Shares of (WIX -0.25%) fell 17% following the release of its second-quarter financial results on Aug. 4. While the stock has regained some of that lost ground, it's still down almost 40% from its year-to-date high despite a raging bull market.

I'm not surprised by the market's reaction to Wix's latest earnings report, but here are three reasons I'm still holding this stock for the long term.

WIX Chart

Data by YCharts.

What went wrong

Wix's second-quarter results exceeded expectations. For example, management had guided for revenue of $312 million on the high end of the range, but it delivered $316 million, an increase of 34% year over year. And for perspective, this was a stronger showing than the 31% growth for its smaller rival, Squarespace

The problem, therefore, wasn't with the latest quarter but rather its forward guidance. Going into 2021, management provided an outlook for full-year revenue of $1.272 billion to $1.286 billion. Then, after the first quarter, it raised guidance slightly to a range of $1.280 billion to $1.290 billion. However, with the latest report, Wix reduced the range to $1.255 billion to $1.270 billion -- below its original full-year outlook.

And while one could dismiss a relatively small reduction in revenue guidance, Wix lowered its free cash flow (FCF) guidance by a more substantial amount. Originally, management forecasted $60 million to $70 million of FCF for 2021. Now, that metric has fallen to just $35 million to $40 million. With this context, the market's negative reaction is more understandable.

That's what went wrong in the second quarter, but there is still more to this story.

Two people hover over a laptop, appearing to build a website together.

Image source: Getty Images.

1. Ongoing customer acquisition

During the quarter, Wix added roughly 10 million new customers and now has over 210 million total. This continued growth is encouraging considering how much the company spends on sales and marketing. So far in 2021, it has spent 42% of revenue (or 70% of gross profit) on this single line item, making it Wix's costliest expense.

Given how Wix continues to grow its user base, this is money well spent.

2. Customer retention

It's one thing to attract new users, but Wix is adept at retaining users as well, further underscoring why user growth is important for this company. Management breaks out cohort data going back to 2010, showing that every cohort of users has steadily increased spending over time up to the present day.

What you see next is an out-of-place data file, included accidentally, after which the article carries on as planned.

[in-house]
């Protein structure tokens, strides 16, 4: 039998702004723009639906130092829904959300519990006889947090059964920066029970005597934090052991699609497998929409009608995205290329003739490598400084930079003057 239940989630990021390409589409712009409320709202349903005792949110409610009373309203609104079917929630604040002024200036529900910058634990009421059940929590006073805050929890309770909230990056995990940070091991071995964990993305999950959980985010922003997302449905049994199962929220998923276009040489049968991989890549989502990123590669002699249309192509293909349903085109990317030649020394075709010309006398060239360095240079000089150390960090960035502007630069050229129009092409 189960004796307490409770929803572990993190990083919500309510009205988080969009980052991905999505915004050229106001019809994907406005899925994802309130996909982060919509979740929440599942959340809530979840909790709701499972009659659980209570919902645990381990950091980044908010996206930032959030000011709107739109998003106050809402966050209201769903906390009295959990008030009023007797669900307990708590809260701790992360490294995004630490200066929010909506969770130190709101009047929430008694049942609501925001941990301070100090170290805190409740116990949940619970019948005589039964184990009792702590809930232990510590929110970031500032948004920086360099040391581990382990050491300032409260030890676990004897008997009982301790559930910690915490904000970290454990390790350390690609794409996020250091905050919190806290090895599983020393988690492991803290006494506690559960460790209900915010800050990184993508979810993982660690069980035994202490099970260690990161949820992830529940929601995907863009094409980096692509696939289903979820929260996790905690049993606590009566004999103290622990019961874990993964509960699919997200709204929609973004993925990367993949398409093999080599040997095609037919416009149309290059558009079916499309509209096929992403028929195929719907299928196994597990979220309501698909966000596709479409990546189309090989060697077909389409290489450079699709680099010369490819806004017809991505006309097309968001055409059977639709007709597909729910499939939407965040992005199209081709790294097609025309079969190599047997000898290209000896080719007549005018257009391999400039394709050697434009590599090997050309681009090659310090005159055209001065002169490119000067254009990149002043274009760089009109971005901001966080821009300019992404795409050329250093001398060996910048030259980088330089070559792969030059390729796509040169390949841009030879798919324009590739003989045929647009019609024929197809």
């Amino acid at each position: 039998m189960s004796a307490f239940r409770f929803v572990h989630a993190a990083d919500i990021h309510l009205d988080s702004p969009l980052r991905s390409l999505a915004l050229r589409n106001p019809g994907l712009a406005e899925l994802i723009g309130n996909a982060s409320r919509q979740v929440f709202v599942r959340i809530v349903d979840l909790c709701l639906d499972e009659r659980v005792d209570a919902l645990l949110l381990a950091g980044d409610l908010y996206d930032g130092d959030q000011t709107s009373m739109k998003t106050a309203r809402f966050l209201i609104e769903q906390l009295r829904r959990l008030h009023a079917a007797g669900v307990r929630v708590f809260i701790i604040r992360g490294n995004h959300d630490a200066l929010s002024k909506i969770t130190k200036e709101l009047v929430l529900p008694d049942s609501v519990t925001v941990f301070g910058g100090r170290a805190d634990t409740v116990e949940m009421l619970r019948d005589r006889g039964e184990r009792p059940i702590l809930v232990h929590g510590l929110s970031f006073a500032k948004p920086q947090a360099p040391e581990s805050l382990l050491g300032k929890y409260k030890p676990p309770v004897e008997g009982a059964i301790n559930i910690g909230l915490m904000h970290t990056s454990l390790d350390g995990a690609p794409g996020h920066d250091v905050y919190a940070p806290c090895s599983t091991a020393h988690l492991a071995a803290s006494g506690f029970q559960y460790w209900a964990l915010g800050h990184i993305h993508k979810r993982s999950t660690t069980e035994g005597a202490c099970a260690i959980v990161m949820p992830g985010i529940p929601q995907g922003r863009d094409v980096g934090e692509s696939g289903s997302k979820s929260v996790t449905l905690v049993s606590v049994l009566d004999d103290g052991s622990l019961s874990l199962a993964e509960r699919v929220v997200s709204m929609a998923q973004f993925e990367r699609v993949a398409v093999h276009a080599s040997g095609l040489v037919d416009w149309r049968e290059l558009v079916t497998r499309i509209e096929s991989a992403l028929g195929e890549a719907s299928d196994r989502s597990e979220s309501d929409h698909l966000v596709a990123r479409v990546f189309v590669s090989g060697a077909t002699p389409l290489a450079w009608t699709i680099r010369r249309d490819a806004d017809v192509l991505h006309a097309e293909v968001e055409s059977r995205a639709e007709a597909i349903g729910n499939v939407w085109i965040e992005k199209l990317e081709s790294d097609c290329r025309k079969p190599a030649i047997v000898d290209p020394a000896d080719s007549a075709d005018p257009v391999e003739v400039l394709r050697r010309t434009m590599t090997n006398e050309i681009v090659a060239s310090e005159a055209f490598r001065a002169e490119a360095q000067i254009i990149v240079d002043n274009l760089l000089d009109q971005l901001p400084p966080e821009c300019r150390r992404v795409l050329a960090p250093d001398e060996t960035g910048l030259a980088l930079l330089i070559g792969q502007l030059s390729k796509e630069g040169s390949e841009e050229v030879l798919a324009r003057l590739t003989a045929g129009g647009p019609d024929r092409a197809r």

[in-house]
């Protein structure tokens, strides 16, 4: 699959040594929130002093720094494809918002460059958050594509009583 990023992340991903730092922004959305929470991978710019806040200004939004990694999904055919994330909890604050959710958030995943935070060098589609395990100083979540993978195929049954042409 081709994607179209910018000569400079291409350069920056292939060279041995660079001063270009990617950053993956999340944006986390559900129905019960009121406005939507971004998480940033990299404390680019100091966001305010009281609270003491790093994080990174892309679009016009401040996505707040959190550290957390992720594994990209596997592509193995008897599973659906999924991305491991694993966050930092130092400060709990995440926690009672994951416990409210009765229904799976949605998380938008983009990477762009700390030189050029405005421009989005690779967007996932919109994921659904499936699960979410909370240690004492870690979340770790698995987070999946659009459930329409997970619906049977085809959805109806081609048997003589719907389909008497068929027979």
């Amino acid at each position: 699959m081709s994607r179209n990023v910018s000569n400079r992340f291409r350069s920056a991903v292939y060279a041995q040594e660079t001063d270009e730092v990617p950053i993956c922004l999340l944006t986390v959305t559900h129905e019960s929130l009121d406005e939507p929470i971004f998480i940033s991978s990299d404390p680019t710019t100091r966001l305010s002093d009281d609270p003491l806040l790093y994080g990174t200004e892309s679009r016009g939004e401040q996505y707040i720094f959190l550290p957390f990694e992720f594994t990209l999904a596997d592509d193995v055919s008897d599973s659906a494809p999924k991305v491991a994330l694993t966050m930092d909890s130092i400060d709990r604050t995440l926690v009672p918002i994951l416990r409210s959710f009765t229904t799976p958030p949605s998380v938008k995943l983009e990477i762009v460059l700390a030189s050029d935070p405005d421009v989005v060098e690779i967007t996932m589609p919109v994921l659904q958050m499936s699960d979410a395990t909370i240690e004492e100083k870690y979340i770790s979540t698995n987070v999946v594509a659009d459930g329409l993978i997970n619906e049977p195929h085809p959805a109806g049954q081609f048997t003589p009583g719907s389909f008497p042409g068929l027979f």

Part of the reason Wix is able to better monetize users over time is due to its freemium model. Users can get started building their online presence free of charge. But as they grow their blog or e-commerce site, they can upgrade with paid features Wix offers.

This is where Wix really shines -- the company is constantly launching new features and services. For example, in 2021, Wix started offering the ability for users to build apps that integrate with their websites to better engage customers.

To further understand Wix's customer retention, consider the net revenue retention metric. This metric looks at spending from existing users. Some users might spend less while others spend more, but taken together, Wix had a net retention rate of 113% in 2020. This means its existing user base at the end of 2020 was spending $113 for every $100 they spent the prior year. This metric is improving and a good sign for the health of the business.

Because spending from existing cohorts consistently grows, Wix management believes it will generate $15 billion in revenue over the next decade just from existing users -- not bad for a company with a $12.6 billion market cap.

3. Unwavering eyes on the long-term prize

Wix management hopes that within a few years, over half of all new things on the internet will be powered by Wix's software. That long-term goal stands even after lowering guidance following the second quarter. In the earnings release, CFO Lior Shemesh said, "Our ambitions have not changed, and we remain well-positioned to become the primary online platform for all users and businesses."

Accordingly, the company is spending heavily in preparation of robust growth. Circling back to its cash flow guidance, these investments are a drag on FCF right now. The company is spending approximately $30 million this year to build a new headquarters, and it's on a hiring spree, having increased its employee count roughly 10% just from the last quarter.

These three things point to the ongoing health of Wix's business, which is why I remain a happy shareholder.